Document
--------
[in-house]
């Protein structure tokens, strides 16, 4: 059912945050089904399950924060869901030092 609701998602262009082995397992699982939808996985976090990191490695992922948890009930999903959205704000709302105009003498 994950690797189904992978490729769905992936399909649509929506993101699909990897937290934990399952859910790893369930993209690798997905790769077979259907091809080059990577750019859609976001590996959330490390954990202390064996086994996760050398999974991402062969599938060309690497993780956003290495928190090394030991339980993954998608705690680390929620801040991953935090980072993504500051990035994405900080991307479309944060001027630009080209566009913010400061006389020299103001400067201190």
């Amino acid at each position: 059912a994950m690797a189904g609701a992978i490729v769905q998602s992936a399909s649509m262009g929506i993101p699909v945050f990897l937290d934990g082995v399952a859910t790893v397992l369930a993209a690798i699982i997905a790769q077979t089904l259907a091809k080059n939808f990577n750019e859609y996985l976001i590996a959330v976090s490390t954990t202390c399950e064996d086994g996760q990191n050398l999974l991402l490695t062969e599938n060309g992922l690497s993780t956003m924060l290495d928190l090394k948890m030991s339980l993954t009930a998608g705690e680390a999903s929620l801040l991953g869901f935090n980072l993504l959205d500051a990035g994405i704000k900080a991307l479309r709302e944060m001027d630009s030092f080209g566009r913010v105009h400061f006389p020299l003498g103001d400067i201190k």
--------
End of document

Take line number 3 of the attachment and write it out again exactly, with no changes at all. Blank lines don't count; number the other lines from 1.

């Amino acid at each position: 059912a994950m690797a189904g609701a992978i490729v769905q998602s992936a399909s649509m262009g929506i993101p699909v945050f990897l937290d934990g082995v399952a859910t790893v397992l369930a993209a690798i699982i997905a790769q077979t089904l259907a091809k080059n939808f990577n750019e859609y996985l976001i590996a959330v976090s490390t954990t202390c399950e064996d086994g996760q990191n050398l999974l991402l490695t062969e599938n060309g992922l690497s993780t956003m924060l290495d928190l090394k948890m030991s339980l993954t009930a998608g705690e680390a999903s929620l801040l991953g869901f935090n980072l993504l959205d500051a990035g994405i704000k900080a991307l479309r709302e944060m001027d630009s030092f080209g566009r913010v105009h400061f006389p020299l003498g103001d400067i201190k």